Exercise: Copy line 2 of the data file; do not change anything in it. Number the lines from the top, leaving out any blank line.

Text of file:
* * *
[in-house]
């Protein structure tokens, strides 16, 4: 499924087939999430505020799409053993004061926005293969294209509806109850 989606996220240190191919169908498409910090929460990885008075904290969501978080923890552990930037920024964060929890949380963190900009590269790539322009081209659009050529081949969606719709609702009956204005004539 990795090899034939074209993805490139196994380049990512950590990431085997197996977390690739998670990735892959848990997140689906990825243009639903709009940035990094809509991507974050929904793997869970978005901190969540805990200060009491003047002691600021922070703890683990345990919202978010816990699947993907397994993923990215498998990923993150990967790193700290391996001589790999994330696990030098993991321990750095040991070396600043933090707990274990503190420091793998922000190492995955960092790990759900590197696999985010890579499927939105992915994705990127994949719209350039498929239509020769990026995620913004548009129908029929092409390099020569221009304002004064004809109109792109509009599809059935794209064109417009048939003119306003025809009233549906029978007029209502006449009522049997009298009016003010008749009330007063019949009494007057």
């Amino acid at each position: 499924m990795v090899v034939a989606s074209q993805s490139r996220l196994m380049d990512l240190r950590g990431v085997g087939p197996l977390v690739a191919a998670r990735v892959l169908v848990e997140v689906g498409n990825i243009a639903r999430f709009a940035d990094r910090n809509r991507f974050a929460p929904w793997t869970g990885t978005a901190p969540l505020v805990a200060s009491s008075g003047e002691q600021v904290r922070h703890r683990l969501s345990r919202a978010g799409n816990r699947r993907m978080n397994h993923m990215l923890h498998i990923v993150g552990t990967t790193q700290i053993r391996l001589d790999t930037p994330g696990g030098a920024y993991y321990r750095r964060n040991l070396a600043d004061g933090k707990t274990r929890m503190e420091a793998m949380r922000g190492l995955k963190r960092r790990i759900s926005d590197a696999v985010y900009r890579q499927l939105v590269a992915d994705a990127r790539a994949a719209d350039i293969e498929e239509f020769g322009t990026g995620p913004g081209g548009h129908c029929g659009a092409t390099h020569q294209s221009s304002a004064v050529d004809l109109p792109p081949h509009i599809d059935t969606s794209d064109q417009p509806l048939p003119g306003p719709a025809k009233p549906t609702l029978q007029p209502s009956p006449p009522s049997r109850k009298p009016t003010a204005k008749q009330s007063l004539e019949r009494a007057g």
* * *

């Protein structure tokens, strides 16, 4: 499924087939999430505020799409053993004061926005293969294209509806109850 989606996220240190191919169908498409910090929460990885008075904290969501978080923890552990930037920024964060929890949380963190900009590269790539322009081209659009050529081949969606719709609702009956204005004539 990795090899034939074209993805490139196994380049990512950590990431085997197996977390690739998670990735892959848990997140689906990825243009639903709009940035990094809509991507974050929904793997869970978005901190969540805990200060009491003047002691600021922070703890683990345990919202978010816990699947993907397994993923990215498998990923993150990967790193700290391996001589790999994330696990030098993991321990750095040991070396600043933090707990274990503190420091793998922000190492995955960092790990759900590197696999985010890579499927939105992915994705990127994949719209350039498929239509020769990026995620913004548009129908029929092409390099020569221009304002004064004809109109792109509009599809059935794209064109417009048939003119306003025809009233549906029978007029209502006449009522049997009298009016003010008749009330007063019949009494007057």